Courtney Harris-Browning was seeking a £30k award in a potentially landmark action against the team's owners and the occupiers of the Odyssey Arena.
But Mr Justice Gillen dismissed the 18-year-old's negligence claim after declaring the Belfast venue had been made as safe as reasonably possible.
He said: "The risks were no different from those which exist in a number of other sporting arenas including field hockey, football, cricket, rugby or golf."
His verdict is expected to be met with relief by ice hockey bosses around the world who feared the case could open the floodgates to a series of lawsuits.
Ms Harris-Browning was bidding to become the first ever spectator in the UK to successfully sue after being struck by a puck leaving the ice rink.
She was aged 12 when the accident happened during a warm-up session before a match against the Cardiff Devils in September 2008.
A puck came off the rink and struck her over the eye, inflicting a wound which required four stitches and left a scar.
At the time, she was sitting with friends around 14 rows back from the ice.
Warning signs had been displayed on all entrances to the arena, the court heard.
Announcements over the PA system also advised spectators to keep watching the pucks.
Such risks are amongst the jolts and jogs to be expected of sporting life.
Mr Justice Gillen
Lawyers for the girl sued the Belfast Giants 2008 Ltd and the Odyssey Trust Company Ltd, alleging negligence and a failure to provide adequate barriers and netting to protect spectators.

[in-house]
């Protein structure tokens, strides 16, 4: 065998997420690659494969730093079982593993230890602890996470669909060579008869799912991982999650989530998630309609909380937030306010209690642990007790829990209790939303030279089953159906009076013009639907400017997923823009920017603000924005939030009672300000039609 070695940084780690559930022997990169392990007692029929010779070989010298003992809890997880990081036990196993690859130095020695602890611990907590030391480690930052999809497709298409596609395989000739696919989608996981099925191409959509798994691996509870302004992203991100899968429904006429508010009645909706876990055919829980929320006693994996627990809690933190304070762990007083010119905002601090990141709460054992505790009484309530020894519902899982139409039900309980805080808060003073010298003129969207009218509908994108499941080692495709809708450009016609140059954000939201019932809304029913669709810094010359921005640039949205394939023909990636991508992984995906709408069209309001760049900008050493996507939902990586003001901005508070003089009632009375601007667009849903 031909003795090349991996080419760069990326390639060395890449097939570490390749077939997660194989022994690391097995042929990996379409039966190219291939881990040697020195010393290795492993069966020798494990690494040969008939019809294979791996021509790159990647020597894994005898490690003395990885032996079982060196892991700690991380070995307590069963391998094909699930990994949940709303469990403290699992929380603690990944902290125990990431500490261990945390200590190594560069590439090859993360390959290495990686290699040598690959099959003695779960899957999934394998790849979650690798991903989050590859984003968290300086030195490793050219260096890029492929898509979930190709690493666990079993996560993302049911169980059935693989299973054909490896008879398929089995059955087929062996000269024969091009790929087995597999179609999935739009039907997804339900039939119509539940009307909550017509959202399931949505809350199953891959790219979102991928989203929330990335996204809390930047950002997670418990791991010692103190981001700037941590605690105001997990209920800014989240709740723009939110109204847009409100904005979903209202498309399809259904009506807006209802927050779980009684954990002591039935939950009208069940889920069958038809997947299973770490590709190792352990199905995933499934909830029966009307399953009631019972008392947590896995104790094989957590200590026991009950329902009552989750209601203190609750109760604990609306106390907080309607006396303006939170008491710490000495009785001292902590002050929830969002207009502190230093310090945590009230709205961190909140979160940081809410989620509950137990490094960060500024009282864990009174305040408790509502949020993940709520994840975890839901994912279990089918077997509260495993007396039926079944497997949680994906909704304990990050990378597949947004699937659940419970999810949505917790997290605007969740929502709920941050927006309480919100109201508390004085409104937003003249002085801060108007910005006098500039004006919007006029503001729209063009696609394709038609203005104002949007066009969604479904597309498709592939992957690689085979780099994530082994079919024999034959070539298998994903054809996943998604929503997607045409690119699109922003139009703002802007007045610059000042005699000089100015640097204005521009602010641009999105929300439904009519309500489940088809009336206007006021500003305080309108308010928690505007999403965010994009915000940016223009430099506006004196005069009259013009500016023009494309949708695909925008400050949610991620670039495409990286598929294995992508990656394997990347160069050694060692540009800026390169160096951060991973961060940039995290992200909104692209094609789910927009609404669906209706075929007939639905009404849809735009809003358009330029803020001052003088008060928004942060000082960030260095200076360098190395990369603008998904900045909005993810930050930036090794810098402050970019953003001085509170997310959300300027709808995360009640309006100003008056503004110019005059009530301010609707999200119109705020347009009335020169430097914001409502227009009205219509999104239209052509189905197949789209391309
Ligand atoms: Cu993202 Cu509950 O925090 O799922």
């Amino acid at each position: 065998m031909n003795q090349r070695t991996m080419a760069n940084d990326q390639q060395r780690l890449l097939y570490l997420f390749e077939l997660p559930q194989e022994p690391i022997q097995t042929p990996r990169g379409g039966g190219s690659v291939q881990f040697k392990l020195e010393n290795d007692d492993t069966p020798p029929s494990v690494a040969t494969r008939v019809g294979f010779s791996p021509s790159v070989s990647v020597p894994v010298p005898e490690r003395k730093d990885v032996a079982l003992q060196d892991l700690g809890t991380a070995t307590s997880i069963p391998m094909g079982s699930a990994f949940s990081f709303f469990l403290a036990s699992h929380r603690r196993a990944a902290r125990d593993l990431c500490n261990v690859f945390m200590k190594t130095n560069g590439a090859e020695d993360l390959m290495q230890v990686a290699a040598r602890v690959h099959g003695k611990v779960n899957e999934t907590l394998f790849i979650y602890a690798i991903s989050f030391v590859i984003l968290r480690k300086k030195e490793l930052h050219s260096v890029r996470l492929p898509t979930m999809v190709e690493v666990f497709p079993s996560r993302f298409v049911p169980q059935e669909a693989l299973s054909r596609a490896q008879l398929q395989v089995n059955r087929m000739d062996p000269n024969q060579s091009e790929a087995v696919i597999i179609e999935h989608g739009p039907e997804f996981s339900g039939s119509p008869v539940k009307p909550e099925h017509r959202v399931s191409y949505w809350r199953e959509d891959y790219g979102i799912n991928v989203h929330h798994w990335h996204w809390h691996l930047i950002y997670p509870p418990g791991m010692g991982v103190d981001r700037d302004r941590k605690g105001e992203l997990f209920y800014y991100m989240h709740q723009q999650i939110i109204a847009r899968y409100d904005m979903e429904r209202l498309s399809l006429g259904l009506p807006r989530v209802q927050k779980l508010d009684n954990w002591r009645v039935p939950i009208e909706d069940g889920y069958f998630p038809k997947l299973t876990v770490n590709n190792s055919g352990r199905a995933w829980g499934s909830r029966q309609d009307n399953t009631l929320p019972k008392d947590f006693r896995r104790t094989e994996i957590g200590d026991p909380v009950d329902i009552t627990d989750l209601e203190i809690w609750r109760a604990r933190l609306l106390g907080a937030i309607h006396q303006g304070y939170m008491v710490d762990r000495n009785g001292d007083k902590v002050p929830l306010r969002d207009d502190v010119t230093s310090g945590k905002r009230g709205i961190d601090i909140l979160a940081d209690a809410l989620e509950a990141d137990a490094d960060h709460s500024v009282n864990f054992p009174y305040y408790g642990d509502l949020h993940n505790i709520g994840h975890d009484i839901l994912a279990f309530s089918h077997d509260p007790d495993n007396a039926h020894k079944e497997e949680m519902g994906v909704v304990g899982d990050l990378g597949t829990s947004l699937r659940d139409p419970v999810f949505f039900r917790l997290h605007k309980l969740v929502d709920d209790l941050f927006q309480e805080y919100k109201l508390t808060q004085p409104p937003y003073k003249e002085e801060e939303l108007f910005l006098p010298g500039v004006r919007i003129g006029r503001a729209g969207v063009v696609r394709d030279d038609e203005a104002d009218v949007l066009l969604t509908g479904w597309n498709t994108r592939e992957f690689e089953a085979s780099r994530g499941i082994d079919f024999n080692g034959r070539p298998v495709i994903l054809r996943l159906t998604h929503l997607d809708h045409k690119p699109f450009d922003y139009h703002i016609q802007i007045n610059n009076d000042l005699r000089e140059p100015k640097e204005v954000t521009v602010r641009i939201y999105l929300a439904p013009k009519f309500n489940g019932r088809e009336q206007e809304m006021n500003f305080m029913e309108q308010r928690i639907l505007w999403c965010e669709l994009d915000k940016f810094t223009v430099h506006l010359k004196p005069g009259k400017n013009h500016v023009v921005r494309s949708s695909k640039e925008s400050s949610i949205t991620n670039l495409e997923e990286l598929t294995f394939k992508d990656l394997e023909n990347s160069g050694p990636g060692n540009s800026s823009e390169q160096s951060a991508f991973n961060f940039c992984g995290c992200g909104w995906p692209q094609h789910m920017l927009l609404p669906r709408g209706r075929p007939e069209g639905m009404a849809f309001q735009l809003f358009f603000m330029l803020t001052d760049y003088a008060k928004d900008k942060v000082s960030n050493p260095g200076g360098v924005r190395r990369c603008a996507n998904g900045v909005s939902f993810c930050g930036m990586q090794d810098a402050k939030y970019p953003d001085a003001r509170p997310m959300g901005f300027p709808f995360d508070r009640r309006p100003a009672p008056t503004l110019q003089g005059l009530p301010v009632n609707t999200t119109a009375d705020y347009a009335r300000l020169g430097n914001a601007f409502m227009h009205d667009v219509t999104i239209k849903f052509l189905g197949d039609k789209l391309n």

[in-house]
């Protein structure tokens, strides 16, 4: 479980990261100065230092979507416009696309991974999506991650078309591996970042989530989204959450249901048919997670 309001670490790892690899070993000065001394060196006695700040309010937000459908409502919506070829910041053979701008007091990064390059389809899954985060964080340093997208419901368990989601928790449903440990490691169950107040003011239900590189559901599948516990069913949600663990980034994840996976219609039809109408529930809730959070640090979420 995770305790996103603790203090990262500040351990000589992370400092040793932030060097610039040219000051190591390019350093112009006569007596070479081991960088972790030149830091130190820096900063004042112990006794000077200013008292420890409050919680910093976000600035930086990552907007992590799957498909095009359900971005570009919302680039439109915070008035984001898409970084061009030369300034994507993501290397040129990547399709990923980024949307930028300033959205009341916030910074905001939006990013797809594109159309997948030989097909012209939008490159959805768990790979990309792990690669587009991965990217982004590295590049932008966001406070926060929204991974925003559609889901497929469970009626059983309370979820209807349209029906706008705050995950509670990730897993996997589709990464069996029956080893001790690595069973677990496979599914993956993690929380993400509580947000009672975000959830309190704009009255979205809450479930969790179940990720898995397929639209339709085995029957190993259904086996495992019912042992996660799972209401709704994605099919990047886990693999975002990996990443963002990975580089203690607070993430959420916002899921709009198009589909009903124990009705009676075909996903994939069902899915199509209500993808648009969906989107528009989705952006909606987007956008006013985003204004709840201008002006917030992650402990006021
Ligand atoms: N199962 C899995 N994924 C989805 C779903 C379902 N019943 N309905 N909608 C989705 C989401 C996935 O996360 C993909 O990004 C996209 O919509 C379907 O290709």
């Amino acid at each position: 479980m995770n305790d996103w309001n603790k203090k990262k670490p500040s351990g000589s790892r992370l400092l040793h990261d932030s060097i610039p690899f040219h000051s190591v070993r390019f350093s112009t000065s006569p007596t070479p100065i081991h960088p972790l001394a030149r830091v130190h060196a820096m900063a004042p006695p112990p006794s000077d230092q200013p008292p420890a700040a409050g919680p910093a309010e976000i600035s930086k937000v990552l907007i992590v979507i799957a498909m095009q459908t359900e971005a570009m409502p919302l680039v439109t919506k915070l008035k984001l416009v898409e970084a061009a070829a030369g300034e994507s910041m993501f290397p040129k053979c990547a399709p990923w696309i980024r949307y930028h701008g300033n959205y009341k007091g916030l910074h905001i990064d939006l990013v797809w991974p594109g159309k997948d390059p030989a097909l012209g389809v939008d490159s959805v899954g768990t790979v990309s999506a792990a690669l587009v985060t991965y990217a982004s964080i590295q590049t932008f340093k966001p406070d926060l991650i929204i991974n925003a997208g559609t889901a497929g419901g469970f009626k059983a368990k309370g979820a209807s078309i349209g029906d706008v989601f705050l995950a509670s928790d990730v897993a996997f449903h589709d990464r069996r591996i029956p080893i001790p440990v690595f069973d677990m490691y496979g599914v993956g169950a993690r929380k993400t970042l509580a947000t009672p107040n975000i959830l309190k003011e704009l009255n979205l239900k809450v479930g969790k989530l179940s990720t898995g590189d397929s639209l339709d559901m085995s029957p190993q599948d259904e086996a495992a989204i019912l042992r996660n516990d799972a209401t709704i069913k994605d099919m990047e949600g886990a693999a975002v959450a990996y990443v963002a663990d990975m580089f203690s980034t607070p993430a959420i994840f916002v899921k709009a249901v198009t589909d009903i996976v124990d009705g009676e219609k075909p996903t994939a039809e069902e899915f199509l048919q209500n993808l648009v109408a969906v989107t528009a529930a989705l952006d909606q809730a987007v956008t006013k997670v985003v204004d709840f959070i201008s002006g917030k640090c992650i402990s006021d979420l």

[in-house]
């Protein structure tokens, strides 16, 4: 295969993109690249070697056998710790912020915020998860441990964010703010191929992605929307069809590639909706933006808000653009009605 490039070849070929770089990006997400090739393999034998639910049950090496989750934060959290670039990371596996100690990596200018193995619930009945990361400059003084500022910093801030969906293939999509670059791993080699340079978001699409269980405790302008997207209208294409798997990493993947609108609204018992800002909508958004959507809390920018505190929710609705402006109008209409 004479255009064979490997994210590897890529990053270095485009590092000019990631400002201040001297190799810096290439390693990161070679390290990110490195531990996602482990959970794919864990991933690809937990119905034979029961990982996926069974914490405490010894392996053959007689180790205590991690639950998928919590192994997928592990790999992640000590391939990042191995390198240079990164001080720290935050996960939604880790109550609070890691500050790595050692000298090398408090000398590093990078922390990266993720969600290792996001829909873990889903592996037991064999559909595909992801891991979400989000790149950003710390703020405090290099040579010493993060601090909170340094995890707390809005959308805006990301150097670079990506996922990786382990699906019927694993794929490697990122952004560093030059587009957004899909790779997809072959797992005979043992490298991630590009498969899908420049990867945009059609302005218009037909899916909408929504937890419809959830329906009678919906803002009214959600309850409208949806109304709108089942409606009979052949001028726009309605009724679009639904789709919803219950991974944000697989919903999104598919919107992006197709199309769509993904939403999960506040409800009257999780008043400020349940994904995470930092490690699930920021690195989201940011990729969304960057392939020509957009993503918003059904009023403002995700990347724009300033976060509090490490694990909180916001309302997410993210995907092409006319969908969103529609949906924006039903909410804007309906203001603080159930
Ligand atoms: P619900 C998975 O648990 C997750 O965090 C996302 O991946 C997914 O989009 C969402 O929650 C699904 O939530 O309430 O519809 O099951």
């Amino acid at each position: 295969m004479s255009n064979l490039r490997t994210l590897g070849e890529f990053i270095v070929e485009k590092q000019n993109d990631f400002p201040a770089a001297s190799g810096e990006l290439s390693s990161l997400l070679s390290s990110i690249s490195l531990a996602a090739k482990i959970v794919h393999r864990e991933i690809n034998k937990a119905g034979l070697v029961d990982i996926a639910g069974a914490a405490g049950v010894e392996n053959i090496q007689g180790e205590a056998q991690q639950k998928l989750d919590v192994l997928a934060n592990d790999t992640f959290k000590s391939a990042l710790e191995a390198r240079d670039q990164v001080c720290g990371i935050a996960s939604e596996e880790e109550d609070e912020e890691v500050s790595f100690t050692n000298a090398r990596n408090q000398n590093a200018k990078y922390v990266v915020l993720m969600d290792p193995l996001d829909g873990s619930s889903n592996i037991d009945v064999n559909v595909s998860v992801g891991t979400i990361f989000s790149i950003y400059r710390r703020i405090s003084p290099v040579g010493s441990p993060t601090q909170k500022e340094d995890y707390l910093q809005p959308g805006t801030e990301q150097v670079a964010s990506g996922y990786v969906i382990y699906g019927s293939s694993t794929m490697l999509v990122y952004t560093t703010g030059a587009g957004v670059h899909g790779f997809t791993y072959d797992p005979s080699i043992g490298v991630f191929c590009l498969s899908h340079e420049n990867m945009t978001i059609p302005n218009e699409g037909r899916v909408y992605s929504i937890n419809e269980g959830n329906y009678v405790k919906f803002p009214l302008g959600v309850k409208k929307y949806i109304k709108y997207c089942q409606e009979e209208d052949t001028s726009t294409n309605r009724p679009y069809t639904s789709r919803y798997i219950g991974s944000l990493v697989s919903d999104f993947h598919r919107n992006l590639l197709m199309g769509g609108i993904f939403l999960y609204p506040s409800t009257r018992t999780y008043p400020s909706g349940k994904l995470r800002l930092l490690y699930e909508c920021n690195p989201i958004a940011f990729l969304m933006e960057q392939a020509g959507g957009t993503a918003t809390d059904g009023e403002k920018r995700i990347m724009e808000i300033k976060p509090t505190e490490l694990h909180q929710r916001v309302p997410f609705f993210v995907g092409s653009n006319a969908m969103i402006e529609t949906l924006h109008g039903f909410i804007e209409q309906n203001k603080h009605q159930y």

They claimed it was impossible for her to keep an eye on the puck because up to 20 were on the ice during the warm-up.
Evidence was also given by another girl said to have been hit in the eye in a separate accident in February 2008.
But Belfast Giants General Manager Todd Kelman testified that, in his 14 years with the team, these were the only two known injuries of this kind.
With up to 120,000 spectators attending the Odyssey to watch ice hockey each season, Mr Kelman stressed that the defendants had complied with International Ice Hockey Federation (IIHF) regulations.
Providing netting to go above Perspex glass around the rink would cost a further £50k to £60k, the court heard.
Dismissing the claims of negligence and breach of the Occupier's Liability Act, Mr Justice Gillen held that reasonable precautions had been taken.
He said: "The plaintiff was injured as the result of a danger inherent in the sport itself which she must be taken to have accepted and against which the defendants cannot reasonably have expected to guard."
The judge pointed to the "plethora" of warning signs and announcements at the game.
Acknowledging that just two such injuries were known of, he added: "This is not a case of relentless occurrence."
Outside the court, Mr Kelman expressed relief at the verdict.
He said: "We take every precaution and make sure we adhere to the IIHF guidelines on public safety - not only meeting our requirements, but exceeding them.
"This was an unfortunate accident and all reasonable precautions had been taken to make sure this doesn't happen, but unfortunately people have to take some responsibility when they come to a sporting event of any kind."
According to the Belfast Giants' boss, the case could have set a precedent if damages had been awarded.
He added: "It could have opened the door for a lot of claims for other teams."